A 1736 Violin Could Sell for More than $10 Million at Auction

It's one of a few made by Giuseppe Guarneri

Historical violins
Violins at the the Violin Museum in Cremona, including some designed by Giuseppe Guarneri.
AFP via Getty Images

What kind of musical instrument can demand an eight-figure sum at auction? It helps to be designed by Giuseppe Guarneri, born in 1698 and considered to be one of the foremost luthiers in musical history. Experts speak of him in the same breath as Antonio Stradivari, though his area of expertise was more focused. Guarneri made violins alone, and only about 200 have survived to the present day.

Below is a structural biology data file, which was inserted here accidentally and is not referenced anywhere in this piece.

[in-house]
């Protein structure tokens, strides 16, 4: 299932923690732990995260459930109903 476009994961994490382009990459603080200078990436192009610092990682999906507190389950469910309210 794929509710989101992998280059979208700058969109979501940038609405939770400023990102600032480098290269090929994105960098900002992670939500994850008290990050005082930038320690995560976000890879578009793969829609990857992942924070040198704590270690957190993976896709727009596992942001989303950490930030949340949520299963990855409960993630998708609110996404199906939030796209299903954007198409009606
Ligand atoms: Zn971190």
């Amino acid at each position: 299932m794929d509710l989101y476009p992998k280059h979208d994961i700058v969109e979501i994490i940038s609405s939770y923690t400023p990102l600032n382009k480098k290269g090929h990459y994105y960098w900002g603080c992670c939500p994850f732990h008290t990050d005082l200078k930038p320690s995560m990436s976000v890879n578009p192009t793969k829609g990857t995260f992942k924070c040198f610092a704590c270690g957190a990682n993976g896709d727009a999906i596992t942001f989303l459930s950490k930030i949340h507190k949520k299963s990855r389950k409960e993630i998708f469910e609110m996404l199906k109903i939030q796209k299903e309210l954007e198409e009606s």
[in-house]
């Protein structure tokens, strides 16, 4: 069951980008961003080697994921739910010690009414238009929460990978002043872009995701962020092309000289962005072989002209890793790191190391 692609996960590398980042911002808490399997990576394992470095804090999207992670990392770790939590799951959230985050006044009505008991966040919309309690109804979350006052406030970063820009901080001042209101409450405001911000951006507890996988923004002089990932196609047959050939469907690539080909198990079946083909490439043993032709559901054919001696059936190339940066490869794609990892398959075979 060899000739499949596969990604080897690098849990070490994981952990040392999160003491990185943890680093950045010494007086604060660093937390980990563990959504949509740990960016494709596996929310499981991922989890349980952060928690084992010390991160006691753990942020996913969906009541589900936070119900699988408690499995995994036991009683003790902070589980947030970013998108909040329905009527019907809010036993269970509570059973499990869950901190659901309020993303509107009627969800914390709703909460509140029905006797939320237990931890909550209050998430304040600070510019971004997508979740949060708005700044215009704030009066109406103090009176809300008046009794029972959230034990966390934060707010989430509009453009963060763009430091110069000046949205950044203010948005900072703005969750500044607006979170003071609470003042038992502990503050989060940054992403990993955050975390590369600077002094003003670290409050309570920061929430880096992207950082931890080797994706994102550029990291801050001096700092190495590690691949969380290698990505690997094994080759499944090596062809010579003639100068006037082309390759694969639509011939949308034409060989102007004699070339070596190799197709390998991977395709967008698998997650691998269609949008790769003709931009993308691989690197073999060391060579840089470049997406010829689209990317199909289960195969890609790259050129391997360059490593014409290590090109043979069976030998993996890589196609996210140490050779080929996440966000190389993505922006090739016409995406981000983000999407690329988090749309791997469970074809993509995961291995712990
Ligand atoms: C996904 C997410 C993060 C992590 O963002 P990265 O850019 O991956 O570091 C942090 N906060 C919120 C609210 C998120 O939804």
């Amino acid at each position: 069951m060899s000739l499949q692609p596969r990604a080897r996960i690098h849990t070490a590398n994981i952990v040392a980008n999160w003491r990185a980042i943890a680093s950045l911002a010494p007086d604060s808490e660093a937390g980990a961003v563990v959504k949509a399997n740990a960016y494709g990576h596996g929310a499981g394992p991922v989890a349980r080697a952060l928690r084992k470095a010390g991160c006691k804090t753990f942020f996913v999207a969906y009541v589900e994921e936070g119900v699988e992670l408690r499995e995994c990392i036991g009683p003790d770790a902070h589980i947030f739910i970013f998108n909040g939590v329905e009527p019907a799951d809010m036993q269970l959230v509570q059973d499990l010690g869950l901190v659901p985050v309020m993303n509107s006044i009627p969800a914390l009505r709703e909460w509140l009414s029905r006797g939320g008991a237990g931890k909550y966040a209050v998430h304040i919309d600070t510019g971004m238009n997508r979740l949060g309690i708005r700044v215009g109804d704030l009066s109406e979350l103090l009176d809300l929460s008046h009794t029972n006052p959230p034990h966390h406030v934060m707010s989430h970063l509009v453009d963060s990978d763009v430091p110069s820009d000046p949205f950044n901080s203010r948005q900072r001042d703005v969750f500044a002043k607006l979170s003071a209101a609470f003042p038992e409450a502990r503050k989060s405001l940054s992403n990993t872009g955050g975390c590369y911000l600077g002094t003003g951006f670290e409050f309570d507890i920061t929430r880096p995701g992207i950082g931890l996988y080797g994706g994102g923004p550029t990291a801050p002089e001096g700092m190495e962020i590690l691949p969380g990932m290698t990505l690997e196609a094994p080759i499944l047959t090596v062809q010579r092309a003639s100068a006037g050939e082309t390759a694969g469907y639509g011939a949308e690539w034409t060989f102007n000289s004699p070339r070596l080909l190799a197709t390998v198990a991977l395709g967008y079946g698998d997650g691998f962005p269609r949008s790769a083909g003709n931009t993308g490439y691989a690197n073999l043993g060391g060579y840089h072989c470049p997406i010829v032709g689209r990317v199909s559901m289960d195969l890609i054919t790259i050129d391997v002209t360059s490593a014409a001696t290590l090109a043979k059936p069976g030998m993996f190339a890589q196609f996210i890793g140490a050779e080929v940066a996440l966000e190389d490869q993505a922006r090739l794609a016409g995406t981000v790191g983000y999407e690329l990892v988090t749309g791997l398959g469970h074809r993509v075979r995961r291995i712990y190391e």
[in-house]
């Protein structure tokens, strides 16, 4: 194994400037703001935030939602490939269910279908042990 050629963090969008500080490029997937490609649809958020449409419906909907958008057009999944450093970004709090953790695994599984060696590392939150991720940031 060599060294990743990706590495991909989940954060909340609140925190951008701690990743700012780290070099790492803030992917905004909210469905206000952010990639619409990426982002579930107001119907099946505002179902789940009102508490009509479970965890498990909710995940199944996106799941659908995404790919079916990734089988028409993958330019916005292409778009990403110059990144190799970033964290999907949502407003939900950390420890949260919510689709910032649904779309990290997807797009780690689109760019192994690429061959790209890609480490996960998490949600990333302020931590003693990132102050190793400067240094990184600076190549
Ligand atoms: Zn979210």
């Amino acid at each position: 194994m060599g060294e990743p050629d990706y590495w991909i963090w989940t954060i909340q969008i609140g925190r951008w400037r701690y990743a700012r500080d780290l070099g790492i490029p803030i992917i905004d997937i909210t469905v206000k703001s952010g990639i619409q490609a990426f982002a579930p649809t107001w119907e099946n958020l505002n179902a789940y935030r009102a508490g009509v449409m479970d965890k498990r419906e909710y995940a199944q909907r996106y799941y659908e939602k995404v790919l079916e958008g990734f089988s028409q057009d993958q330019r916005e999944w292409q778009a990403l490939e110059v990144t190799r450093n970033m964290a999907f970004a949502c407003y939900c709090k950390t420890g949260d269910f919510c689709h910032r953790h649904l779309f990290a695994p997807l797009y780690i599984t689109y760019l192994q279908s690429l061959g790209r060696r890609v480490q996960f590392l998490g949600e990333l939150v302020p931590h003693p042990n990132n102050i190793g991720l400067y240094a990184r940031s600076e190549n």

In early June, the French auction house Aguttes will auction off one of Guarneri’s violins as part of an auction focused on violins and bows. And if you’re looking to purchase the violin in question, it won’t come cheap. A CNN article on the auction notes that it’s estimated to sell for around $10.6 million.

This violin isn’t simply an object to be displayed — in recent years, it’s been in the possession of acclaimed violinist Régis Pasquier. This particular violin was crafted near the end of Guarneri’s life, in 1736. It’s the first time one of his violins has been sold in the last decade, and the first one from this period of his career to be sold in the present century.

“There are many violins, but this one is like selling a Rembrandt, a Goya or even a Leonardo da Vinci painting,” Sophie Perrine of Aguttes told CNN. Though perhaps it has one advantage over them: this, it could be argued, is a work of art that enables the creation of other works of art.

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